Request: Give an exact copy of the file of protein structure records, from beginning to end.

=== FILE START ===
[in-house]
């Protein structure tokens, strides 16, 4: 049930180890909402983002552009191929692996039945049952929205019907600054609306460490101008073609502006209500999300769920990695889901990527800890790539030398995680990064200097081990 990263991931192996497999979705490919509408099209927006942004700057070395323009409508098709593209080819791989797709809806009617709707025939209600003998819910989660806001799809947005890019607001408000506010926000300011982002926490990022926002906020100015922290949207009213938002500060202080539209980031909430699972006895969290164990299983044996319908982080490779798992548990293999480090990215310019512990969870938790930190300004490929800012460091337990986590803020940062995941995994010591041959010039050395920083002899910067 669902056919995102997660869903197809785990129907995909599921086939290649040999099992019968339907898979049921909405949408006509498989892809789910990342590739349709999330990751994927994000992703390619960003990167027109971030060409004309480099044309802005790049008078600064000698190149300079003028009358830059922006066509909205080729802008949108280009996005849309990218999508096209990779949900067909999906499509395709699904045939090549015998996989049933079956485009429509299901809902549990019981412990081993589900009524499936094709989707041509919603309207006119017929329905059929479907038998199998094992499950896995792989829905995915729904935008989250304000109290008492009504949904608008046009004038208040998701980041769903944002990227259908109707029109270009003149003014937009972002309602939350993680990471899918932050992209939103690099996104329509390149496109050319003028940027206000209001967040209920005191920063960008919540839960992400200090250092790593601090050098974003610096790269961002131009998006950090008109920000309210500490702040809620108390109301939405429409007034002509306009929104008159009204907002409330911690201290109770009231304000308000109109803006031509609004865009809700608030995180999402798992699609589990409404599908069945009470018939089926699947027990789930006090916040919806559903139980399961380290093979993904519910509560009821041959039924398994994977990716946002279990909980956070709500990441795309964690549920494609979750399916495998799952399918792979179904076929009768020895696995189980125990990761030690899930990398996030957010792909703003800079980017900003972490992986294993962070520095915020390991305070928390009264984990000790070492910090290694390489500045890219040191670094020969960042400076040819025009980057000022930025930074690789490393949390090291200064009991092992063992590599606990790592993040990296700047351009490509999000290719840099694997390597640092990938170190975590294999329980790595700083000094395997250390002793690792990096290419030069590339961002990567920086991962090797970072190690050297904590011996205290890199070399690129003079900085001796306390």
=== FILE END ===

[in-house]
């Protein structure tokens, strides 16, 4: 049930180890909402983002552009191929692996039945049952929205019907600054609306460490101008073609502006209500999300769920990695889901990527800890790539030398995680990064200097081990 990263991931192996497999979705490919509408099209927006942004700057070395323009409508098709593209080819791989797709809806009617709707025939209600003998819910989660806001799809947005890019607001408000506010926000300011982002926490990022926002906020100015922290949207009213938002500060202080539209980031909430699972006895969290164990299983044996319908982080490779798992548990293999480090990215310019512990969870938790930190300004490929800012460091337990986590803020940062995941995994010591041959010039050395920083002899910067 669902056919995102997660869903197809785990129907995909599921086939290649040999099992019968339907898979049921909405949408006509498989892809789910990342590739349709999330990751994927994000992703390619960003990167027109971030060409004309480099044309802005790049008078600064000698190149300079003028009358830059922006066509909205080729802008949108280009996005849309990218999508096209990779949900067909999906499509395709699904045939090549015998996989049933079956485009429509299901809902549990019981412990081993589900009524499936094709989707041509919603309207006119017929329905059929479907038998199998094992499950896995792989829905995915729904935008989250304000109290008492009504949904608008046009004038208040998701980041769903944002990227259908109707029109270009003149003014937009972002309602939350993680990471899918932050992209939103690099996104329509390149496109050319003028940027206000209001967040209920005191920063960008919540839960992400200090250092790593601090050098974003610096790269961002131009998006950090008109920000309210500490702040809620108390109301939405429409007034002509306009929104008159009204907002409330911690201290109770009231304000308000109109803006031509609004865009809700608030995180999402798992699609589990409404599908069945009470018939089926699947027990789930006090916040919806559903139980399961380290093979993904519910509560009821041959039924398994994977990716946002279990909980956070709500990441795309964690549920494609979750399916495998799952399918792979179904076929009768020895696995189980125990990761030690899930990398996030957010792909703003800079980017900003972490992986294993962070520095915020390991305070928390009264984990000790070492910090290694390489500045890219040191670094020969960042400076040819025009980057000022930025930074690789490393949390090291200064009991092992063992590599606990790592993040990296700047351009490509999000290719840099694997390597640092990938170190975590294999329980790595700083000094395997250390002793690792990096290419030069590339961002990567920086991962090797970072190690050297904590011996205290890199070399690129003079900085001796306390």